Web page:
I need help for timer

Thread Starter

Dzoro

Joined Feb 1, 2019
137
Hello guys i need a circuit timer that is going to give 1 volts for 10 minutes every hour how that can be achived.Thanks

Dzoro
 

Tonyr1084

Joined Sep 24, 2015
3,556
We need more specifics: How many amps? How accurate do you need the time control to be? What is your source of voltage?
 

oz93666

Joined Sep 7, 2010
661
Such timers are called Infinite cycle , put that term in eBay search and you get a dozen different types around $3 inc delivery ...

In this diagram the relay (big blue thing) is used to switch mains but you will put your 1V power there ... you also need another voltage supply ( 5/12/24) to run the device.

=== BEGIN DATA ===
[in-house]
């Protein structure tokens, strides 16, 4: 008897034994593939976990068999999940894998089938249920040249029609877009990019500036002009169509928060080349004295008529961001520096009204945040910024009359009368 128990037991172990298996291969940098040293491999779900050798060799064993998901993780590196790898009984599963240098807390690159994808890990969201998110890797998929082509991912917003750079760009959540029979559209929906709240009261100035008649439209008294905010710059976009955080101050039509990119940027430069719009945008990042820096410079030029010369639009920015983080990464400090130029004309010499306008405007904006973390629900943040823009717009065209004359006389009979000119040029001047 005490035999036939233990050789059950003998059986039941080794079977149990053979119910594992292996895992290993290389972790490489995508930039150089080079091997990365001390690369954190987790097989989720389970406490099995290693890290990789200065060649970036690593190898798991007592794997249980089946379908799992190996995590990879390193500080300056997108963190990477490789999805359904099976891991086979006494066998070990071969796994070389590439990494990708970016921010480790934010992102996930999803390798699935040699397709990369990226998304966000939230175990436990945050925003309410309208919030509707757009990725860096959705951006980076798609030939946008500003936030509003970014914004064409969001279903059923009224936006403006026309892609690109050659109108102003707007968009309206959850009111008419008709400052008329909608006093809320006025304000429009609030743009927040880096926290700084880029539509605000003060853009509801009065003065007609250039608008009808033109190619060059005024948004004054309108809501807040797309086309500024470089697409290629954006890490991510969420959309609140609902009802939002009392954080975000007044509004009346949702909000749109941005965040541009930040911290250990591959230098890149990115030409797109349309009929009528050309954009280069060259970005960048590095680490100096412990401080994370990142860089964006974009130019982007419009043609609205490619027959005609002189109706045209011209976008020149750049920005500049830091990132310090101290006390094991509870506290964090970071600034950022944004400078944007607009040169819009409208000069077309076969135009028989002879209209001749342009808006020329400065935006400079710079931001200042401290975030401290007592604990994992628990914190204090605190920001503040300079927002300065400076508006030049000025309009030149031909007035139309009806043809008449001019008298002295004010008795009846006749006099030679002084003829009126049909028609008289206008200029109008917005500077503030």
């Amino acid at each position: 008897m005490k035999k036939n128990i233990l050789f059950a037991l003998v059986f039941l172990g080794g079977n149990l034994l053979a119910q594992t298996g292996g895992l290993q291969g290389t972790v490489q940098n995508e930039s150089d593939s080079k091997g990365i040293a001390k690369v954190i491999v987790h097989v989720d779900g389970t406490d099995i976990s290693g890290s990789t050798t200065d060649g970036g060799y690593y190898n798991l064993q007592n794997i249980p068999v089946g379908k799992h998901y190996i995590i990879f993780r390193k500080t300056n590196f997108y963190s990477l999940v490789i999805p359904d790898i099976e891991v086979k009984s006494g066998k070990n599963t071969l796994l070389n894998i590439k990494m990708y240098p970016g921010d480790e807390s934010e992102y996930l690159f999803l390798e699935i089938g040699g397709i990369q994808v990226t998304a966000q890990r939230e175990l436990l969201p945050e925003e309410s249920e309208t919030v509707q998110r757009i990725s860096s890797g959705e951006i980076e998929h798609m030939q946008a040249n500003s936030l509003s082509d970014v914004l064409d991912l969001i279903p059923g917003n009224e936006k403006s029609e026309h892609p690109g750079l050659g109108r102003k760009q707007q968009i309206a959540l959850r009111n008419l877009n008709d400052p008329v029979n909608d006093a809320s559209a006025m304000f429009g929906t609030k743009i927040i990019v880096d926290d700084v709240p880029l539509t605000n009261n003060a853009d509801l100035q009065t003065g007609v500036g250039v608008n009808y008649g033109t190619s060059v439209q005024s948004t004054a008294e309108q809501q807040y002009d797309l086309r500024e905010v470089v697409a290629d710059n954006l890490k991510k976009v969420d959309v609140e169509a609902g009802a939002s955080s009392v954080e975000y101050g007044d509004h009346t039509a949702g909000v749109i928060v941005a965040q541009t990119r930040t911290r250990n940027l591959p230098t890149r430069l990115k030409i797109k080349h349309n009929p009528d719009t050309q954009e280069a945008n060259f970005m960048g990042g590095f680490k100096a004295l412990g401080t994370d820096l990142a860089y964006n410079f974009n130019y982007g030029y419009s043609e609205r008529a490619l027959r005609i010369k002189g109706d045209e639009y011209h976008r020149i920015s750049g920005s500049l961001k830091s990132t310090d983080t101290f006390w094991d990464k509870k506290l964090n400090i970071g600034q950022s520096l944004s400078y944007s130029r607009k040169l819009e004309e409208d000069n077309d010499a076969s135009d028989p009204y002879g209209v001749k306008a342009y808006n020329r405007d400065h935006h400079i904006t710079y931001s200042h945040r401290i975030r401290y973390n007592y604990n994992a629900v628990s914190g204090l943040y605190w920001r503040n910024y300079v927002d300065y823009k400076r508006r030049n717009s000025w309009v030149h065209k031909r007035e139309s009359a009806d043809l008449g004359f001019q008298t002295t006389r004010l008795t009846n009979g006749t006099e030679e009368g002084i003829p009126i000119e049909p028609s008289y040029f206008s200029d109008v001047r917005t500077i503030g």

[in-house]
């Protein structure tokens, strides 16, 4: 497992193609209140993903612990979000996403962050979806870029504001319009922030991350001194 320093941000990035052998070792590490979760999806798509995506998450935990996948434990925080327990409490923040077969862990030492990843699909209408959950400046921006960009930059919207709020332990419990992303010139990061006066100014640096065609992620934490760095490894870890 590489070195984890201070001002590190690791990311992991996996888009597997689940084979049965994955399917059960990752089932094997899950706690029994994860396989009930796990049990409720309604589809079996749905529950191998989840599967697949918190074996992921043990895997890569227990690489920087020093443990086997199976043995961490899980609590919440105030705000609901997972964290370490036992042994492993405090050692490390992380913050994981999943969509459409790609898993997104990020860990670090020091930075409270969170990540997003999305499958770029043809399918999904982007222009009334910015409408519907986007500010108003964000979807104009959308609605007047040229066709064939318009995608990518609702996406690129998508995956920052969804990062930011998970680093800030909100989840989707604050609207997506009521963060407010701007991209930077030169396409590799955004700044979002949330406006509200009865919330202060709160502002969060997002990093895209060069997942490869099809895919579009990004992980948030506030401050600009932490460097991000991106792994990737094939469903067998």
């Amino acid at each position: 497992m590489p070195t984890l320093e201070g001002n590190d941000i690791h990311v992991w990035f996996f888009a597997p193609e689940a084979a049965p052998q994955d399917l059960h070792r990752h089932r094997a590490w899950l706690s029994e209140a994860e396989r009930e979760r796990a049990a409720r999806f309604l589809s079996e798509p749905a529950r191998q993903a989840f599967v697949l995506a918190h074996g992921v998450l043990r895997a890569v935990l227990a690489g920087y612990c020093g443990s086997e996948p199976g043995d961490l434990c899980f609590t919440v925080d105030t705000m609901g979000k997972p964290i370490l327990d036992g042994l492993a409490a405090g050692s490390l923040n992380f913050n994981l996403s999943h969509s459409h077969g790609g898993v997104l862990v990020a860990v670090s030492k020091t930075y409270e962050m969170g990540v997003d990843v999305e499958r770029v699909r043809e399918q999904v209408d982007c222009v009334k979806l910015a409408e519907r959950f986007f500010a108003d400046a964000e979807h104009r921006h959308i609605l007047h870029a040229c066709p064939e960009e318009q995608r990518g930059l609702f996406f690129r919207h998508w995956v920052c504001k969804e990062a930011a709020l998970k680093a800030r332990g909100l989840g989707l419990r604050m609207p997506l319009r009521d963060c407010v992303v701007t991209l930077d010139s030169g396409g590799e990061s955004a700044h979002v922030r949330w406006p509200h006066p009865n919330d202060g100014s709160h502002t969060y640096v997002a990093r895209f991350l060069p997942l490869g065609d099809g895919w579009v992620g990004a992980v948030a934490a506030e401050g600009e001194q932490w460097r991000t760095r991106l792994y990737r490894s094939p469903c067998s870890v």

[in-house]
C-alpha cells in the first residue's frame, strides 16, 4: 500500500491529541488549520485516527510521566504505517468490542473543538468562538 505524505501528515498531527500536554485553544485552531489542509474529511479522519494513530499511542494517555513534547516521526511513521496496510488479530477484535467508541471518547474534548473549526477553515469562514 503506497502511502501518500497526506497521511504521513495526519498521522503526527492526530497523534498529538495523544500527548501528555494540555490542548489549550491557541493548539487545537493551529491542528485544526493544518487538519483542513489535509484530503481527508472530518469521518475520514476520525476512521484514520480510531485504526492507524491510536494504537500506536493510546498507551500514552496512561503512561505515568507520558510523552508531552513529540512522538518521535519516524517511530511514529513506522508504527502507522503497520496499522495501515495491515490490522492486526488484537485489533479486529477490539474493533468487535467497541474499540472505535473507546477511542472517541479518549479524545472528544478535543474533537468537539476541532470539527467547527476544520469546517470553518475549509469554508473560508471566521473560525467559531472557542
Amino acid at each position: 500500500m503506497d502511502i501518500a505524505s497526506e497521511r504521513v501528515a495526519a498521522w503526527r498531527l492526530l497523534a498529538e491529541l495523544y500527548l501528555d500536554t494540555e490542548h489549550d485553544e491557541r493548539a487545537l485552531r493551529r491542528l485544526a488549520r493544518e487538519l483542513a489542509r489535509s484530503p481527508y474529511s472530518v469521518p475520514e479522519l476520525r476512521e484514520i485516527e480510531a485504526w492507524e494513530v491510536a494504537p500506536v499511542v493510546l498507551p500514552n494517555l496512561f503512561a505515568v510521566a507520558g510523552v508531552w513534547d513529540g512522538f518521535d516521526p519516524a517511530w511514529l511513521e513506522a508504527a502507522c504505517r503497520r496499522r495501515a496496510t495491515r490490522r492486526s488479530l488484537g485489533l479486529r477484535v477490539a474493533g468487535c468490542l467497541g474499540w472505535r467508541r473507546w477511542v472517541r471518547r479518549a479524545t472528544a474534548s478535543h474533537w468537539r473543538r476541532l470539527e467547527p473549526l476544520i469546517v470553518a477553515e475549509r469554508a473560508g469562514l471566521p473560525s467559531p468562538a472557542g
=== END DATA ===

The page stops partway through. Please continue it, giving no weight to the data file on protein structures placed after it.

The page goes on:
Tonyr1084

Joined Sep 24, 2015
3,556
@oz93666 One question that has not been answered yet is how much current does the thread starter want to switch? From what I can see it looks like the relay may be rated for 10 amps. That may well be all the TS wants to control. But if they're controlling a higher amperage then this unit will not work.

Has the TS responded to any of our questions since posting this thread?
 
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oz93666

Joined Sep 7, 2010
661
@oz93666 One question that has not been answered yet is how much current does the thread starter want to switch? From what I can see it looks like the relay may be rated for 10 amps. That may well be all the TS wants to control. But if they're controlling a higher amperage then this unit will not work.
Also what is he going to do with that 1 Volt ??? Seems very strange ...
 

Reloadron

Joined Jan 15, 2015
4,498